Heinrich and Lilly Wild (1900)
Heinrich and Lilly Wild (1900)

Heinrich Wild (Mitlödi, Canton of Glarus, November 15, 1877 – Baden, Switzerland, December 26, 1951) was a Swiss businessman, industrial designer, and inventor who was the founder of Wild Heerbrugg, a Swiss optical instruments manufacturing company.


At 15 years of age, Wild became an apprentice with the engineer Legler in Glarus (hydraulic engineer for the Linth River). He bought a small theodolite, and after a short time independently made expanded measurements of the flow of the river Linth. Later Wild joined the Geometerschule (geometer school) at Winterthur and came in 1899 as a trainee to the Landestopographie (Swisstopo is a popular designation for the Swiss Federal Office of Topography) in Bern. Due to his bad experiences with the high mountain triangulation with a theodolite of conventional design, he tried in 1905 to design a new theodolite with rotable circle with coincidence circle-readings.

In 1907 he left the Landestopographie and moved to Jena, Germany, where he joined the company Carl Zeiss to build up a new department for producing geodetic instruments. He began with the development of levelling instruments and designed later also a new theodolite, the Th I.

In 1921 Wild returned to Switzerland and founded with Dr. R. Helbling, who operated a measurement office, and with the politician Jacob Schmidheiny, the company Heinrich Wild, Werkstätte für Feinmechanik und Optik (later known as Wild Heerbrugg, Wild-Leitz AG,[1] Leica Geosystems, Leica Microsystems, Leica Camera).

At this time he developed the first versions of the famous universal theodolite Wild T series and also the stereo autograph Wild A1 for aerial photo interpretation,[2] besides a number of other measurement instruments.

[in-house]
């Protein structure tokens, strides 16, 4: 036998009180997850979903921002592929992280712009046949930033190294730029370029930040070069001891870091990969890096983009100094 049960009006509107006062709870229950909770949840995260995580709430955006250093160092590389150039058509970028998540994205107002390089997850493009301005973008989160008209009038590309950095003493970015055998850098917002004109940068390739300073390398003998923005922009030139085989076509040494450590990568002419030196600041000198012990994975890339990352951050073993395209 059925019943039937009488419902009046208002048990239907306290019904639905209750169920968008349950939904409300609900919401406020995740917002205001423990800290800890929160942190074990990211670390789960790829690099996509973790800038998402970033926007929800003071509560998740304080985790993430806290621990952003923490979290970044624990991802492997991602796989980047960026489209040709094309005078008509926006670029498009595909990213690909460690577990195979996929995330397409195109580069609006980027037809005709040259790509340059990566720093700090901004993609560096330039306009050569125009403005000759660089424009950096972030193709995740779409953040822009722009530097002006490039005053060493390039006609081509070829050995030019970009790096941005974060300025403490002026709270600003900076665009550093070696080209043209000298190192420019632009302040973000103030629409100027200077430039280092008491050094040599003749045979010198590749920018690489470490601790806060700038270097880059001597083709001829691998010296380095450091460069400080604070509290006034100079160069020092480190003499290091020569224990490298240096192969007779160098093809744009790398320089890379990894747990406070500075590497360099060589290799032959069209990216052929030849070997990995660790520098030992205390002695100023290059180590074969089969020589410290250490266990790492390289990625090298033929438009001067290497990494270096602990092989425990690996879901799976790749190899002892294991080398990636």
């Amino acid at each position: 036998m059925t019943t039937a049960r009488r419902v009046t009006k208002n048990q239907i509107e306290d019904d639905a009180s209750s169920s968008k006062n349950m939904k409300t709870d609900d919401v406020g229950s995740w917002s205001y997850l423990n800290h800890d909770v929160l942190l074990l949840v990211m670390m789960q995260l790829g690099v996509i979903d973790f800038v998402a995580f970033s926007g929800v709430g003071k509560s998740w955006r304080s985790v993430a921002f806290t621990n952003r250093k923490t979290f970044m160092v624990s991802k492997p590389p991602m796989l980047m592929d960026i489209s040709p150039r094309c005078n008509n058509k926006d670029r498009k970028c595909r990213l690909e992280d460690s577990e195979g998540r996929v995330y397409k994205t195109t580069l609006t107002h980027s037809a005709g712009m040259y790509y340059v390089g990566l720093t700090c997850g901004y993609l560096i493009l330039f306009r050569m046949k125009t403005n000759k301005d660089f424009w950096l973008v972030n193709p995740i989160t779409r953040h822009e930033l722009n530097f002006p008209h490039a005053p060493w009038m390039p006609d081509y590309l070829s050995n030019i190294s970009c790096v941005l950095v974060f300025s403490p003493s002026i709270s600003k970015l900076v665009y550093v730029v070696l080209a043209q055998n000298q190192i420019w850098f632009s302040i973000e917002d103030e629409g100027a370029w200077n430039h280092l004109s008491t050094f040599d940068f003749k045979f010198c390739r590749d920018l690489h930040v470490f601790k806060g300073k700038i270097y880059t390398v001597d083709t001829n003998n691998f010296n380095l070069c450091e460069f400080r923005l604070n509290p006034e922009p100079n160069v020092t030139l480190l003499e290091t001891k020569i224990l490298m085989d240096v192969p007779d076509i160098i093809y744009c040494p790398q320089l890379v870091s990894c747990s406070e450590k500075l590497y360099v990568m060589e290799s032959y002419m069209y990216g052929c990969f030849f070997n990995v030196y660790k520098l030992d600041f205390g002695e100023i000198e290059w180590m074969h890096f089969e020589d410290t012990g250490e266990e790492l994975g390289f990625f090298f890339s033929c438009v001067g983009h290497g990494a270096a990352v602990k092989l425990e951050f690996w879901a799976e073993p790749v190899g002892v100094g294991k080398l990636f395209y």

It may be perhaps typical for the inventors like Wild that he worried little about the financial condition of his company[citation needed], and this ended finally with the consequence that Wild separated in 1932 from the company he founded, in order to be able to work as a freelance technical designer and inventor. He continued designing up until his death in 1951. Among his designs were the legendary[citation needed] DK1, DKM1, DM2, DKM2, and DKM3, for Kern & Co, Aarau, besides other things.

The ETH Zurich honored him with the title Dr. honoris causa in 1930.

His biography was published in the Historical Dictionary of Switzerland[3] as well as by the ETHZ.[4]


  1. ^ "Wild Heerbrugg und Leitz Wetzlar mit gemeinsamem Namen." New name Wild-Leitz AG from 1989. Neue Zürcher Zeitung, December 28, 1988, p. 30
  2. ^ K. Hildebrand and R. Schlienger: "Scharfer Blick von oben." Neue Zürcher Zeitung, April 24, 1984, p. 69
  3. ^ Wolfgang Göldi: "Heinrich Wild". Historisches Lexikon der Schweiz, Biography (in German)
  4. ^ Biography of Heinrich Wild, Swiss Geodetic Commission, published by ETHZ (in German)